A Lobe-ly Find: World’s Oldest Brain Discovered In The Remains Of Ancient Three-Eyed Prawn


By Darko Manevski

The world’s oldest brain has been found in the remains of a three eyed prawn that swam the oceans more than half a billion years ago.

Its complete central nervous system is still visible – providing unprecedented insights into the ancestors of insects, spiders and crustaceans.

Named Stanleycaris hirpex, it was described as “the stuff of nightmares”. It had two eyes “on stalks” with a bigger one in the middle – and spiked claws.

It lived during the Cambrian ‘explosion’ – a period of rapid evolution when most major animal groups emerge in the fossil record.

The creature was a member of the radiodonts, apex predators that were the ‘Great White sharks’ of their time.

Reaching more than three foot in length, they were a type of early arthropod – creepy crawlies with jointed limbs.

Despite Stanleycaris’ bizarre appearance, it is the contents of its head that has scientists most excited.

In 84 individuals unearthed at Burgess Shale, a prehistoric graveyard in the Canadian Rocky Mountains, the brain and nerves are still preserved – after 506 million years.

Lead author Joseph Moysiuk, a University of Toronto PhD candidate, said: “We can even make out visual processing centers serving the large eyes and traces of nerves entering the appendages.

“The fine details are so clear it is as if we were looking at an animal that died yesterday.”

The new specimens provide a glimpse into what the ancestral nervous system looked like. Finding any fossilized soft tissue is rare – but this is unique.

The world’s oldest brain has been found in the remains of a three eyed prawn that swam the oceans more than half a billion years ago. (Simon Galloway, SWNS/Zenger)

Most fossils we have are bone and or hard body parts such as teeth or exoskeletons.
Brains and nerves are made of fatty like substances that normally don’t survive.

The central nervous system coordinates all neural and motor functions. In vertebrates, it consists of the brain and spinal cord.

In arthropods the brain is more condensed with a chain-like series of interconnected masses of nervous tissue resembling a string of beads.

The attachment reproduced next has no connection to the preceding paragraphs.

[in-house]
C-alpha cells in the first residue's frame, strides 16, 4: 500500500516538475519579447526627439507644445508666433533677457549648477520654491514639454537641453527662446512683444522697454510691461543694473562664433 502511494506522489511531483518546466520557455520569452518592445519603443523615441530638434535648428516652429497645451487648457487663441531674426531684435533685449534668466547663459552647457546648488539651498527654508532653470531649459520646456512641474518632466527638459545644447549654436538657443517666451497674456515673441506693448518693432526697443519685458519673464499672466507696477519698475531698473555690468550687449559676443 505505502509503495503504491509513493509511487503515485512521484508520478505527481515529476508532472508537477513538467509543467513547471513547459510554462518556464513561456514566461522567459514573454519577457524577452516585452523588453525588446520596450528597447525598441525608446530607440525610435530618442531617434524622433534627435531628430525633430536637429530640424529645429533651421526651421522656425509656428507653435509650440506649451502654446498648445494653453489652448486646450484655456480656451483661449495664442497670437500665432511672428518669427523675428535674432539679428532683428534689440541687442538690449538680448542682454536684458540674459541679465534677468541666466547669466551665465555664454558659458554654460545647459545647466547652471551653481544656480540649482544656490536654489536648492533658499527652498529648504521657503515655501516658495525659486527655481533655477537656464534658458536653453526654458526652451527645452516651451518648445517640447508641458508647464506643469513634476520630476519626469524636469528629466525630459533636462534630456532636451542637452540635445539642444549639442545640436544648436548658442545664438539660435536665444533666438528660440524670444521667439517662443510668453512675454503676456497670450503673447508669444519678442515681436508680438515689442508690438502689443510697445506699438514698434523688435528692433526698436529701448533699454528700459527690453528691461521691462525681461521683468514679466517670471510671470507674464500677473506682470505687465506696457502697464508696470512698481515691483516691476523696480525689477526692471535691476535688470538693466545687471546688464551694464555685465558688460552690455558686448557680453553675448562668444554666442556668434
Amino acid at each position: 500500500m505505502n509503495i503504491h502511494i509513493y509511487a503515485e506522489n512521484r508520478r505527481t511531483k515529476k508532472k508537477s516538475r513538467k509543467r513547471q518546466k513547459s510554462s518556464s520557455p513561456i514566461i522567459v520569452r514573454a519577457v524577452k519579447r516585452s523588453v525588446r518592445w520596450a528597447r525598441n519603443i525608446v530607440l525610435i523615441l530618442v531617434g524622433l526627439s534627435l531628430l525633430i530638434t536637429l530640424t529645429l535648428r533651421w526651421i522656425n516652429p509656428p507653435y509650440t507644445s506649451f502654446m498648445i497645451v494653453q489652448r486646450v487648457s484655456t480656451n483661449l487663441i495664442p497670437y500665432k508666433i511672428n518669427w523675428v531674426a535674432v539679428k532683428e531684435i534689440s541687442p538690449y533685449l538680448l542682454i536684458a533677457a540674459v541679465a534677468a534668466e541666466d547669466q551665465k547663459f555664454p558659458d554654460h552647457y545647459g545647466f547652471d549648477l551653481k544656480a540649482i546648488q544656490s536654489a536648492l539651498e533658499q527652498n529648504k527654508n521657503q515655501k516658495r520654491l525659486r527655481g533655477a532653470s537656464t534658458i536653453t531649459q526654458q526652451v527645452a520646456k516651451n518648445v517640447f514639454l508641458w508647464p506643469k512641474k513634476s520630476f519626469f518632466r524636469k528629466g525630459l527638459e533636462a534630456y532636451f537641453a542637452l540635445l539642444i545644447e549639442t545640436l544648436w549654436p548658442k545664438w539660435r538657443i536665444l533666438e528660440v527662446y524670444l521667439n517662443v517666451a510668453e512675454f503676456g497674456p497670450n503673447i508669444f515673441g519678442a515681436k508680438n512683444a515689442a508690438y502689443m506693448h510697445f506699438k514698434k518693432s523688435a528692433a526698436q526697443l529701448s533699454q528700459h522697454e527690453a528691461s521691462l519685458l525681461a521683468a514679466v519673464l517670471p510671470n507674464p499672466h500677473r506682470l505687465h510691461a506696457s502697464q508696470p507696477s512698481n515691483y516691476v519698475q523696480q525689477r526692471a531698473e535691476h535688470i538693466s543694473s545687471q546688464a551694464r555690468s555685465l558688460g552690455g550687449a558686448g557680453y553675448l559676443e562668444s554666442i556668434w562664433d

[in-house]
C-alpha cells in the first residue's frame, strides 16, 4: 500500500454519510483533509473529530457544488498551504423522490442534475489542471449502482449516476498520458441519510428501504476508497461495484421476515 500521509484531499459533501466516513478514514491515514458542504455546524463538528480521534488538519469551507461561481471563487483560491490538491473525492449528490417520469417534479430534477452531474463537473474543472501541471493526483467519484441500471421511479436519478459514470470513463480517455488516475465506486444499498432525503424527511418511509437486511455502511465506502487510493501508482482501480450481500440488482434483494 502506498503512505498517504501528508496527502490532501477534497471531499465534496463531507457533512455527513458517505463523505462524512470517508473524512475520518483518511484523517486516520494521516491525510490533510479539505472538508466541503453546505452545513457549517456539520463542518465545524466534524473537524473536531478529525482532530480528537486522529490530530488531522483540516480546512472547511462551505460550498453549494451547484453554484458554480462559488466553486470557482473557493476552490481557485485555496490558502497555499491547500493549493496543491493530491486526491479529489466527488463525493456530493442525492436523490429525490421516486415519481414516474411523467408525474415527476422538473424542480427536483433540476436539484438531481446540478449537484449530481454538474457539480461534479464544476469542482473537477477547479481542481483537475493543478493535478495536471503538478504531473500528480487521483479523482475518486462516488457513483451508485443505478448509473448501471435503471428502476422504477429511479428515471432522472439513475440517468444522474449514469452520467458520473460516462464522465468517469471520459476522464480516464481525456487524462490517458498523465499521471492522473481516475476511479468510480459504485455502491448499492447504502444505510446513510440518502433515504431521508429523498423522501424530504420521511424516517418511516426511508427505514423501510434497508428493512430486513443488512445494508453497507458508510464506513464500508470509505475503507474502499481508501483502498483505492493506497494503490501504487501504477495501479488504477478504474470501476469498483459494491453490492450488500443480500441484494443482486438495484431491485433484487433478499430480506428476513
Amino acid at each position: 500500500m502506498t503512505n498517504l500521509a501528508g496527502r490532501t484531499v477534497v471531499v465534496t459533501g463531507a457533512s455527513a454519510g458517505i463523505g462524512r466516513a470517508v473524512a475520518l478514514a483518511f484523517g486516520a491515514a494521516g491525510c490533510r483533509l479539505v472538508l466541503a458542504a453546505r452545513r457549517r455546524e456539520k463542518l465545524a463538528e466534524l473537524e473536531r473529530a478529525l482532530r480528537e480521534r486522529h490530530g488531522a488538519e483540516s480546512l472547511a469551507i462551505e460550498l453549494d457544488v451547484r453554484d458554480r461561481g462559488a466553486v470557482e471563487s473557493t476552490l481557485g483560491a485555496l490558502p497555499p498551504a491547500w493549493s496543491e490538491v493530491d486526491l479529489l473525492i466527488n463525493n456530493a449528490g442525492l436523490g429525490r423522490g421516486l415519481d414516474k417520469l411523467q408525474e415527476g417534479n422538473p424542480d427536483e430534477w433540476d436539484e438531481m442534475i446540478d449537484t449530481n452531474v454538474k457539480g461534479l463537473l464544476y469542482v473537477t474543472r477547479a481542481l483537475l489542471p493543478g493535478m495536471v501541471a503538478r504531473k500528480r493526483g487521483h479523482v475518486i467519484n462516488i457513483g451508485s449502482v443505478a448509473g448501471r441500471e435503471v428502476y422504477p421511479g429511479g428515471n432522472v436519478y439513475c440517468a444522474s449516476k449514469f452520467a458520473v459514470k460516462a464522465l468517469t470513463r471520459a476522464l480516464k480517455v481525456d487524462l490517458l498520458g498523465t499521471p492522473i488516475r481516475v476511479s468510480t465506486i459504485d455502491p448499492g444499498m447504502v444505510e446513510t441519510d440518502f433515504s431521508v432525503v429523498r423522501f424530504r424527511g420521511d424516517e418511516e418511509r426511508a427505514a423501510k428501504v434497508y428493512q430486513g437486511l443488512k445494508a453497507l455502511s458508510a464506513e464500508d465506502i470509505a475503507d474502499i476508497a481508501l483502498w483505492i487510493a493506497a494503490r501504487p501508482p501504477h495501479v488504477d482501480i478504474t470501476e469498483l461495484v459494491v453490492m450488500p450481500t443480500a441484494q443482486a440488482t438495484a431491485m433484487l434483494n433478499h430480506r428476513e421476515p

Stanleycaris’ brain was composed of two segments, the protocerebrum and deutocerebrum.

They connected with the eyes and frontal claws, respectively – and control vision and antenna signals in arthropods today.

Mr. Moysiuk, based at the Royal Ontario Museum, added: “We conclude a two-segmented head and brain has deep roots in the arthropod lineage.

“Its evolution likely preceded the three-segmented brain that characterizes all living members of this diverse animal phylum.”

In modern arthropods – such as grasshoppers and other insects – the brain also has a tritocerebrum.

It connects to the labrum, a moveable upper lip, and integrates sensory information from the other two brain lobes. An extra compartment has radical implications.

Repeated copies of many arthropod organs can be found in their segmented bodies. Working out how they line up is key to understanding diversification.

The world’s oldest brain has been found in the remains of a three eyed prawn that swam the oceans more than half a billion years ago. (Simon Galloway, SWNS/Zenger)

Mr. Moysiuk said: “These fossils are like a Rosetta Stone, helping to link traits in radiodonts and other early fossil arthropods with their counterparts in surviving groups.”

In addition to a pair of stalked eyes, Stanleycaris had a big central peeper at the front of its head – a feature is never before seen in a radiodont.

Co-author Professor Jean-Bernard Caron, who is Mr. Moysiuk’s supervisor, said: “The presence of a huge third eye in Stanleycaris was unexpected.

“It emphasizes these animals were even more bizarre-looking than we thought. It also shows us the earliest arthropods had already evolved a variety of complex visual systems like many of their modern kin.”

He added: “Since most radiodonts are only known from scattered bits and pieces, this discovery is a crucial jump forward in understanding what they looked like and how they lived.”

During the Cambrian, radiodonts were among the biggest animals. Anomalocaris, dubbed the ‘weird wonder’, was at least 3 feet 3 inches – making it a sea monster.

At no more than eight inches, Stanleycaris was much smaller. But it would have been an impressive killer – at least three times the size of most rivals.

Radiodont means ‘radiating teeth’. The unusual animals were named after their toothy, circular jaws. They were adapted to the dim light of deep water.

Stanleycaris’ sophisticated sensory and nervous systems would have enabled it to efficiently pick out small prey in the gloom.

Added Mr. Moysiuk: “With large compound eyes, a formidable-looking circular mouth lined with teeth, frontal claws with an impressive array of spines, and a flexible, segmented body with a series of swimming flaps along its sides, Stanleycaris would have been the stuff of nightmares for any small bottom dweller unfortunate enough to cross its path.”

The study in Current Biology is based on an analysis of a previously unpublished collection of 268 specimens of Stanleycaris.

Most were collected in the 1980s and 1990s from layers above the famous Walcott Quarry at Yoho National Park, British Columbia.

They are part of the extensive collection of fossils from Burgess Shale – a World Heritage site – housed at the Royal Ontario Museum.

Produced in association with SWNS.

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